Last night, three of us went out with The Salvation Army to feed homeless people who congregate on grates and street corners in Washington, D.C.
This is something my husband, son and I have done off and on for years, as part of a church ministry. My son first went out when he was eight years old.
One of my fellow volunteers has written an account of the evening on his blog, so I won’t try and tell the story again; I’ll simply encourage you to read it.
Dennis is correct that, according to my husband and me, this was not a normal night on a Grate Patrol run. The two major differences were that there were fewer homeless people out (and he was right, the city had been swept in an advance of this weekend’s festivities) and that we were serving out of a small car rather than a large van. Perhaps a third difference was that, at times, we were serving in heavy rain and lightning.
Recently, I was reading the newsletter of the Georgetown Ministry Center, another organization that helps the District’s homeless. In the most recent issue, GMC’s executive director, who always provides an informed view into homelessness that few of us have, addressed the perception of homelessness. This struck me. Throughout the past few weeks, I’ve picked the piece up and read it, and re-read it, wondering how I might share it with people who have varying perceptions and views about homelessness.
I feel his perspective merits consideration:
I once heard a young woman walking down M Street say, “They have a lot of bums here.”
Bums? These bums are our failure. They are people with complicated mental illness who have no insight into their condition. They are brothers, sisters, uncles, nieces, and sons and daughters. They are people with broken brains who should no more be wandering the streets on their own than a six-year-old.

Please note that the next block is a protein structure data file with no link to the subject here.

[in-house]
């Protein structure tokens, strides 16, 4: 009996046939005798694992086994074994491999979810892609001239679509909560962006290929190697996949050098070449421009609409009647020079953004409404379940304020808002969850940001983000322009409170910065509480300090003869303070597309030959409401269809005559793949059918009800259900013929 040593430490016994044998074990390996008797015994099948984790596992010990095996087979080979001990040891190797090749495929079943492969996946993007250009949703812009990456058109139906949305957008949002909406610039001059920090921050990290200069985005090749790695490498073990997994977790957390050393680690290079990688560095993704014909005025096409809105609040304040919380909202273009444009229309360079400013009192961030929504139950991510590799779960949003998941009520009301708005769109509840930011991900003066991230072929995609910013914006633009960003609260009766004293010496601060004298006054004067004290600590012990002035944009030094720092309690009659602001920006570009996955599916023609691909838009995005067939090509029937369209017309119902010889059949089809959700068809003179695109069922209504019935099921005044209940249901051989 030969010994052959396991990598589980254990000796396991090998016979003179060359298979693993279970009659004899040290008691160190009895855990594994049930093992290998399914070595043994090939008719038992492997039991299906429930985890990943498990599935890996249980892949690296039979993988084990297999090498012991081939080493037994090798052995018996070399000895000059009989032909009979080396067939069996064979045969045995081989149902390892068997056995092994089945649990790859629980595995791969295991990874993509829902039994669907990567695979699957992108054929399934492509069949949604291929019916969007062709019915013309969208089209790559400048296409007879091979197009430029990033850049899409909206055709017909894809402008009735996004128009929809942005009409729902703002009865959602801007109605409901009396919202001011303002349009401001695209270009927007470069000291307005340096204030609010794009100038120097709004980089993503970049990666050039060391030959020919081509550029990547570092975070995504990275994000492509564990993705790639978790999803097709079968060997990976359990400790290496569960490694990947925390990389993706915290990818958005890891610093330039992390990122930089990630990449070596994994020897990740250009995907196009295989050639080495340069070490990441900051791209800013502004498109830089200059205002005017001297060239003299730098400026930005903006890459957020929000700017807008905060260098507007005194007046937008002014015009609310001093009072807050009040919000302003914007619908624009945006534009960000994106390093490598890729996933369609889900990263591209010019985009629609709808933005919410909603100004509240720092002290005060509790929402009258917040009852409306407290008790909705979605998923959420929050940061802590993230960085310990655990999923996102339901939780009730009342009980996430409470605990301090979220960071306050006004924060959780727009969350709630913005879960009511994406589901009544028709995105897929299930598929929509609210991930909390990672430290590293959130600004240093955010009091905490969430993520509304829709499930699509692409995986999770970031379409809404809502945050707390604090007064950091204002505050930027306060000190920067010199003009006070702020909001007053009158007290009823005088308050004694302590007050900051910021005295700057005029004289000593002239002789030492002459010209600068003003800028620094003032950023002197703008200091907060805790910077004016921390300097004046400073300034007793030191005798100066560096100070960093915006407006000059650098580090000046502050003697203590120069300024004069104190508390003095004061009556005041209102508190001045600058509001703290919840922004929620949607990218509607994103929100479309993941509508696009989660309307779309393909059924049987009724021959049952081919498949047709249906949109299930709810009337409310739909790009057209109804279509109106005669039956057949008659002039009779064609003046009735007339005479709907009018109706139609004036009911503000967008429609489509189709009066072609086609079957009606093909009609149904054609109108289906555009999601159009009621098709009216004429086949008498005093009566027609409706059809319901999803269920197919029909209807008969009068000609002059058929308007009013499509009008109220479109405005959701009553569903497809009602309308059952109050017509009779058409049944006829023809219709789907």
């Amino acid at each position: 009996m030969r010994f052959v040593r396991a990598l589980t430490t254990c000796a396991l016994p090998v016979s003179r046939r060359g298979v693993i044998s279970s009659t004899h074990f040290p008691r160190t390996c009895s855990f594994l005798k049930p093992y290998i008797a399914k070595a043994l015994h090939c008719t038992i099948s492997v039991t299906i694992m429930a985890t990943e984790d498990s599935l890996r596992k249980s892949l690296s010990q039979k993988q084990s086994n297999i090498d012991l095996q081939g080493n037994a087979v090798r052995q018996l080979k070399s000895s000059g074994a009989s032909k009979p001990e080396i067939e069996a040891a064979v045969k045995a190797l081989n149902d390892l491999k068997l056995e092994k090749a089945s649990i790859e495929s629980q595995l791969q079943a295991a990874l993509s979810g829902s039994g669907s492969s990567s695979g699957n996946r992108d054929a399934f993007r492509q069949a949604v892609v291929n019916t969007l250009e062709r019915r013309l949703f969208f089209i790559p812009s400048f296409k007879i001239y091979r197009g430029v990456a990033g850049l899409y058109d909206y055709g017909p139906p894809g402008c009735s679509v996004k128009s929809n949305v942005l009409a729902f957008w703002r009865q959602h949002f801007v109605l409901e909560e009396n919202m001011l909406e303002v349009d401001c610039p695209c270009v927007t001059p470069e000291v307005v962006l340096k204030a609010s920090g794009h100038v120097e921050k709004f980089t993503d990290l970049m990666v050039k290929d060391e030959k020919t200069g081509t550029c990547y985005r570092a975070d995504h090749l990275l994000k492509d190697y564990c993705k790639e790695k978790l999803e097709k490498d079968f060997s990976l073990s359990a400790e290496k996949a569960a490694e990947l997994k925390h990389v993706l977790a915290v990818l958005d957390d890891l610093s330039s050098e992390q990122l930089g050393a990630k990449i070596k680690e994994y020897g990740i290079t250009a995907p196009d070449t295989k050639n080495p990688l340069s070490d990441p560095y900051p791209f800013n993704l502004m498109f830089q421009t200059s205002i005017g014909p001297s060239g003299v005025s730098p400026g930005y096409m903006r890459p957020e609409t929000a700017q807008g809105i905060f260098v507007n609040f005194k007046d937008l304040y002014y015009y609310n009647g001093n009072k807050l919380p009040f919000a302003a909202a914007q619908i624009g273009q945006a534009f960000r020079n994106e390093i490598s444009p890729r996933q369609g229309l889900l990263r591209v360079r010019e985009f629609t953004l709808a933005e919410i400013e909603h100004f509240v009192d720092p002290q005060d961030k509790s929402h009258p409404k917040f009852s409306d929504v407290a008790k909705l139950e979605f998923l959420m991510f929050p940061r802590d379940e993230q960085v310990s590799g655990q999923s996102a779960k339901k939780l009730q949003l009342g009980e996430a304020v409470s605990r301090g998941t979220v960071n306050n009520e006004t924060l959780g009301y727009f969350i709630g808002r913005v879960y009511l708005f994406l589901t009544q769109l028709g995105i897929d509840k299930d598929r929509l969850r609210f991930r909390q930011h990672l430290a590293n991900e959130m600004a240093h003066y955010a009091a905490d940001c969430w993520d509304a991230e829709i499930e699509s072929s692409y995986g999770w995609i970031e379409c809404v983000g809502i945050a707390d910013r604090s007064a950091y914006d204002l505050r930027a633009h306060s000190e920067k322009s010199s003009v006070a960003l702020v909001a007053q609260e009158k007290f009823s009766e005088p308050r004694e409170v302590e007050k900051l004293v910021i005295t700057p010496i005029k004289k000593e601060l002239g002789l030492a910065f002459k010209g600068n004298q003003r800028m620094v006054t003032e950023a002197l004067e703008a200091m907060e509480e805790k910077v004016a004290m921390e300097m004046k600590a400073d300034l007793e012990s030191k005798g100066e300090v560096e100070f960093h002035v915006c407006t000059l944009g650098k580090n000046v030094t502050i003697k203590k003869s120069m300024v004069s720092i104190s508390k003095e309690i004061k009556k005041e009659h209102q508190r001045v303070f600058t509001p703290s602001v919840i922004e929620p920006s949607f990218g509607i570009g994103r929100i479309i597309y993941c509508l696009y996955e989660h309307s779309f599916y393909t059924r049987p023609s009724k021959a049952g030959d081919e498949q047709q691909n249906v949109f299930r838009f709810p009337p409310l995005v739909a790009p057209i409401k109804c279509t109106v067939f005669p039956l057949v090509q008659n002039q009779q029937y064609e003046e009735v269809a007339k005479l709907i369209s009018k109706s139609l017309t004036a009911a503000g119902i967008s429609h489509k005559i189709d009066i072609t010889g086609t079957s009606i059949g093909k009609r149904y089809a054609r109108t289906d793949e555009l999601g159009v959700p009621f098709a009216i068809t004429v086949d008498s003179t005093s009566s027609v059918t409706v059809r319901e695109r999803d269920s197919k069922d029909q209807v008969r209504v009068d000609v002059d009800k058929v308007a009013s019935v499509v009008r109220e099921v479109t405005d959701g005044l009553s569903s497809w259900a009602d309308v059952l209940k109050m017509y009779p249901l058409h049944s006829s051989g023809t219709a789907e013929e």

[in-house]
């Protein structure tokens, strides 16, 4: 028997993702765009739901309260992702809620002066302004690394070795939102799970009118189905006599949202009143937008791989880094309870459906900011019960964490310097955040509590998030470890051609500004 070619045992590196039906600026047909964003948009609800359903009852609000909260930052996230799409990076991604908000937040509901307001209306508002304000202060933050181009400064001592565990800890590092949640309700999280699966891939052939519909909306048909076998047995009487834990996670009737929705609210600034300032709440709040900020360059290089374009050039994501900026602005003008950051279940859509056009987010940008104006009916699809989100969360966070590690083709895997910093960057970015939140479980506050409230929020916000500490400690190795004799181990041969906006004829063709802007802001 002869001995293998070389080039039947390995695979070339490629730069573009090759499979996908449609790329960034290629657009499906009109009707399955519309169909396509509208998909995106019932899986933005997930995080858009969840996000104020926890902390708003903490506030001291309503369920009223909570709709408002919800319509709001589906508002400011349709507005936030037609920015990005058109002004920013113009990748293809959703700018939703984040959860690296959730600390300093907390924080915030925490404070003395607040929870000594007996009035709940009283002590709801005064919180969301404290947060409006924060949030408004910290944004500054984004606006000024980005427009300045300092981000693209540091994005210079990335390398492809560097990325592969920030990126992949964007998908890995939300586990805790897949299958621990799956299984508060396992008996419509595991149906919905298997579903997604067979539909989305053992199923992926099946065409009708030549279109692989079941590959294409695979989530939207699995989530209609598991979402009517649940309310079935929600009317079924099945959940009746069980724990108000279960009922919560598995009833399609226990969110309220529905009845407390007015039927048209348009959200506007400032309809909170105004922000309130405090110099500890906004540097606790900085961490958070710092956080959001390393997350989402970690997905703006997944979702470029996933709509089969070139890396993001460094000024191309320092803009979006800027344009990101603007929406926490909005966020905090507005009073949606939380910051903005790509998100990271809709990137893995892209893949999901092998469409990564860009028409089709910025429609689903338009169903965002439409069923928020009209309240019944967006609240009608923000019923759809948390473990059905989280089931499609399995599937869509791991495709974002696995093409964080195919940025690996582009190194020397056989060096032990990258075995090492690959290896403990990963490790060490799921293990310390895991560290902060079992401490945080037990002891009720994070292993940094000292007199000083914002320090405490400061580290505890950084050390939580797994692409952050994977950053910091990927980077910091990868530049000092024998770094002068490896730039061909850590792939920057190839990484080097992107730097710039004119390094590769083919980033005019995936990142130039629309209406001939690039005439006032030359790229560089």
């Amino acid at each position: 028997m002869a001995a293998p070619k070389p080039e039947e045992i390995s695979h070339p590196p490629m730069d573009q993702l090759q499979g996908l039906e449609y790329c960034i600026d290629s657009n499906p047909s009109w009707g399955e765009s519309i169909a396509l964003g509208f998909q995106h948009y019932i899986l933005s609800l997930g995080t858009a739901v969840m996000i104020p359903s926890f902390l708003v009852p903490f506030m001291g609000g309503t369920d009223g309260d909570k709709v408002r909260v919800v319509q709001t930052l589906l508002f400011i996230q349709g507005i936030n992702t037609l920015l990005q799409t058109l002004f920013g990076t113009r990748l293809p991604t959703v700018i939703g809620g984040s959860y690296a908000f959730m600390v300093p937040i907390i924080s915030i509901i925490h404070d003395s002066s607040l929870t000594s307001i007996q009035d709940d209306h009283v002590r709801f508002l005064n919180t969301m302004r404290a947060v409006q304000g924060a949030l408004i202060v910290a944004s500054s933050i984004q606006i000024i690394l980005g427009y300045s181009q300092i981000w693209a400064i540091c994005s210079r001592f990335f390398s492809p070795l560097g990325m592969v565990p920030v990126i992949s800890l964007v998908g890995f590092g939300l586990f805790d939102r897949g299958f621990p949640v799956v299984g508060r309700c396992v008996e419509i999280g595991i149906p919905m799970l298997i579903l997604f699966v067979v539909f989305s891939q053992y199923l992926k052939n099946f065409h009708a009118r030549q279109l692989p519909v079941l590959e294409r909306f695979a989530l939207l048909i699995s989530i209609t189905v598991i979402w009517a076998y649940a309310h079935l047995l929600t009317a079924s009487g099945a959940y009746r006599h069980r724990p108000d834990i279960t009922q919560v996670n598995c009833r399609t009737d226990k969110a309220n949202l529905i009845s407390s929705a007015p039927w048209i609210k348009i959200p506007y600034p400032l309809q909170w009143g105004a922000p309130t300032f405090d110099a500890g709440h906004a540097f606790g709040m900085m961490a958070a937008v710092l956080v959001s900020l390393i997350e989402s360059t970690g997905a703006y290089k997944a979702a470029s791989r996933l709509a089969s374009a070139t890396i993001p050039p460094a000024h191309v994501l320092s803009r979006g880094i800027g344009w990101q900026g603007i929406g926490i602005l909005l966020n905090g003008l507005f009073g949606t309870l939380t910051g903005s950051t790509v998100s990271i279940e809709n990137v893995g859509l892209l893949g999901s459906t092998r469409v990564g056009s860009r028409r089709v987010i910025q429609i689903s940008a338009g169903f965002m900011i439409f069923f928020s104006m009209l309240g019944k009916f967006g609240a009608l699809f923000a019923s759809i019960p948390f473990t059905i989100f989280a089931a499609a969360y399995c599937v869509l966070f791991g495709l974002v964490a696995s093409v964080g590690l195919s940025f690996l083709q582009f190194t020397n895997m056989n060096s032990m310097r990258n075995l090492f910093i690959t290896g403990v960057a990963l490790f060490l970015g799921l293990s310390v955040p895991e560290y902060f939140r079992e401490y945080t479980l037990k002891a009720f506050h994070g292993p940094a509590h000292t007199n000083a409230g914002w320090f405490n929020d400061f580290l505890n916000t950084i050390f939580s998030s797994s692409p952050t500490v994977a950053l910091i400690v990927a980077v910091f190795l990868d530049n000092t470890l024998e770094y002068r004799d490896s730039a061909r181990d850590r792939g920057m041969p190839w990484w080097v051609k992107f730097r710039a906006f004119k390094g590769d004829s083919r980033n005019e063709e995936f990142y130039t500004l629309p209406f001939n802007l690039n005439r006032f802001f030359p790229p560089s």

Our society needs to take responsibility for this problem for all that it is. This is the important point. Those bums are unable to take care of themselves! The laws that govern civil commitment need to be expanded to recognize that someone with an impaired reality is not making a sound judgment when choosing to live on the street and eat from a garbage can. Where it is evident that people are making really bad decisions because of a mental illness or other brain disorder, we need better legal mechanisms to step in and help redirect their lives. Those mechanisms must be sensitive and well thought out and have limits, but we need them if we are going to make an impact on homelessness in our country.
The people under bridges, through all that dirt and shaggy hair and ragged clothes, are human beings disconnected from family and home by mental illness.
Dennis and Gunther are both correct. People arrive at homelessness via many paths. Here in the Washington area, as in other areas, a large number come from severe mental illness. There are many places in the United States where homelessness either doesn’t exist or is invisible, so the people who come from these places, when they visit Washington or other cities, react with shock, fear, denial, disgust or judgment.
Homelessness is not a problem that be solved by any one of us alone or by any single institution. At a minimum, though, we as human beings should be aware that there are other human beings who suffer from things we may never understand. But we’re all human beings.